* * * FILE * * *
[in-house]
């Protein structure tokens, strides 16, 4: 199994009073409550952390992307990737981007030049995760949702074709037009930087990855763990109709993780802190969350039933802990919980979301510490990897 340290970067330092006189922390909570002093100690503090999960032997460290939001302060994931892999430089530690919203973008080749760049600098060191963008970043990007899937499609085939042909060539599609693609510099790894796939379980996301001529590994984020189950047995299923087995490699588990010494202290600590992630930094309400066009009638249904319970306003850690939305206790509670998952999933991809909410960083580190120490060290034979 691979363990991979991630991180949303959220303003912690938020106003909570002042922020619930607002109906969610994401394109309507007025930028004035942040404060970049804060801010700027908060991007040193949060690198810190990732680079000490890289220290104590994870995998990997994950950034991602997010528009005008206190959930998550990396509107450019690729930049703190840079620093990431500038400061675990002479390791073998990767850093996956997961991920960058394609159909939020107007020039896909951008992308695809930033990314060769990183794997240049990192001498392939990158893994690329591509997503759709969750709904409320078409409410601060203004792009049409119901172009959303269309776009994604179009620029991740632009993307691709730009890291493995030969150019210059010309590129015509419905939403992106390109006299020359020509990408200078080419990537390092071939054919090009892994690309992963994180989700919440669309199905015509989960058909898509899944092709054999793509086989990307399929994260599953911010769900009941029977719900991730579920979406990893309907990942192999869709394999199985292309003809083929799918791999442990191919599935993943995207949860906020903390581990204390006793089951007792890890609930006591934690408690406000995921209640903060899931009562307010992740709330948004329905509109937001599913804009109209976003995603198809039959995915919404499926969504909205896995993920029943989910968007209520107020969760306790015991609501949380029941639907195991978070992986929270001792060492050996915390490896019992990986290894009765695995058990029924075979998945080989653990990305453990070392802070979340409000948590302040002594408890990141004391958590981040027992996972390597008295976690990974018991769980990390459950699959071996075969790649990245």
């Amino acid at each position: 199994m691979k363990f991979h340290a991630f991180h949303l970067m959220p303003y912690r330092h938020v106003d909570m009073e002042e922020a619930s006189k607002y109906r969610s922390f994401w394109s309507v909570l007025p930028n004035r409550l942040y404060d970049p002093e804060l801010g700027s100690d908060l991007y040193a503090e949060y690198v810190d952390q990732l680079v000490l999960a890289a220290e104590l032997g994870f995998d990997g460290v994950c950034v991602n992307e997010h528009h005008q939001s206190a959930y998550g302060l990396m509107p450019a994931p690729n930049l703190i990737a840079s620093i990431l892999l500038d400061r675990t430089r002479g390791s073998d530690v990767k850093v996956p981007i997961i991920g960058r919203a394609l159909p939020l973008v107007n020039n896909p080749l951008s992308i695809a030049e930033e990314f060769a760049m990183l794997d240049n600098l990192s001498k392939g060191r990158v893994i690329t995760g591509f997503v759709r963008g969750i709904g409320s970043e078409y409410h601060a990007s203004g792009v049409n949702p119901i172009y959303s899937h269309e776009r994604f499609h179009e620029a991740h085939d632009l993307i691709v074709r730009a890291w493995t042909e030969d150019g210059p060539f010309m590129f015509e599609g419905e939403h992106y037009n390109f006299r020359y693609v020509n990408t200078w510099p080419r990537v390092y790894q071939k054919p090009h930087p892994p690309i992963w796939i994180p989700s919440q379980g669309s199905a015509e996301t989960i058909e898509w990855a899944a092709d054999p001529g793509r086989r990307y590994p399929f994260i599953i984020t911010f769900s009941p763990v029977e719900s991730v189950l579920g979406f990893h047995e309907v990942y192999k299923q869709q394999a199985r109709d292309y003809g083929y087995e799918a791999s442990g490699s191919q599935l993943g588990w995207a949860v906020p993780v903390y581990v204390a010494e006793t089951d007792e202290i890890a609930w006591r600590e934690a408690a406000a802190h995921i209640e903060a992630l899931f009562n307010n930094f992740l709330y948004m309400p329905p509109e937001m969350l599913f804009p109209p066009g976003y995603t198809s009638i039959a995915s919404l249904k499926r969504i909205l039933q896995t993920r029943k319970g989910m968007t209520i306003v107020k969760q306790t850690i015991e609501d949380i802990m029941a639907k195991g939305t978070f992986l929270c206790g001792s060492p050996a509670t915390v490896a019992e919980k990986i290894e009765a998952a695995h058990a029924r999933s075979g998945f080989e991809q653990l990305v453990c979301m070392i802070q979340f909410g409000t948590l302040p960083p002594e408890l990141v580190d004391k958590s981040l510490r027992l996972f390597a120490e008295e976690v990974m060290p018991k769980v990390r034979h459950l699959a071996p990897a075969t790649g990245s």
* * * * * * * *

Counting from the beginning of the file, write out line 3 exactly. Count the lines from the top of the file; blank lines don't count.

């Amino acid at each position: 199994m691979k363990f991979h340290a991630f991180h949303l970067m959220p303003y912690r330092h938020v106003d909570m009073e002042e922020a619930s006189k607002y109906r969610s922390f994401w394109s309507v909570l007025p930028n004035r409550l942040y404060d970049p002093e804060l801010g700027s100690d908060l991007y040193a503090e949060y690198v810190d952390q990732l680079v000490l999960a890289a220290e104590l032997g994870f995998d990997g460290v994950c950034v991602n992307e997010h528009h005008q939001s206190a959930y998550g302060l990396m509107p450019a994931p690729n930049l703190i990737a840079s620093i990431l892999l500038d400061r675990t430089r002479g390791s073998d530690v990767k850093v996956p981007i997961i991920g960058r919203a394609l159909p939020l973008v107007n020039n896909p080749l951008s992308i695809a030049e930033e990314f060769a760049m990183l794997d240049n600098l990192s001498k392939g060191r990158v893994i690329t995760g591509f997503v759709r963008g969750i709904g409320s970043e078409y409410h601060a990007s203004g792009v049409n949702p119901i172009y959303s899937h269309e776009r994604f499609h179009e620029a991740h085939d632009l993307i691709v074709r730009a890291w493995t042909e030969d150019g210059p060539f010309m590129f015509e599609g419905e939403h992106y037009n390109f006299r020359y693609v020509n990408t200078w510099p080419r990537v390092y790894q071939k054919p090009h930087p892994p690309i992963w796939i994180p989700s919440q379980g669309s199905a015509e996301t989960i058909e898509w990855a899944a092709d054999p001529g793509r086989r990307y590994p399929f994260i599953i984020t911010f769900s009941p763990v029977e719900s991730v189950l579920g979406f990893h047995e309907v990942y192999k299923q869709q394999a199985r109709d292309y003809g083929y087995e799918a791999s442990g490699s191919q599935l993943g588990w995207a949860v906020p993780v903390y581990v204390a010494e006793t089951d007792e202290i890890a609930w006591r600590e934690a408690a406000a802190h995921i209640e903060a992630l899931f009562n307010n930094f992740l709330y948004m309400p329905p509109e937001m969350l599913f804009p109209p066009g976003y995603t198809s009638i039959a995915s919404l249904k499926r969504i909205l039933q896995t993920r029943k319970g989910m968007t209520i306003v107020k969760q306790t850690i015991e609501d949380i802990m029941a639907k195991g939305t978070f992986l929270c206790g001792s060492p050996a509670t915390v490896a019992e919980k990986i290894e009765a998952a695995h058990a029924r999933s075979g998945f080989e991809q653990l990305v453990c979301m070392i802070q979340f909410g409000t948590l302040p960083p002594e408890l990141v580190d004391k958590s981040l510490r027992l996972f390597a120490e008295e976690v990974m060290p018991k769980v990390r034979h459950l699959a071996p990897a075969t790649g990245s």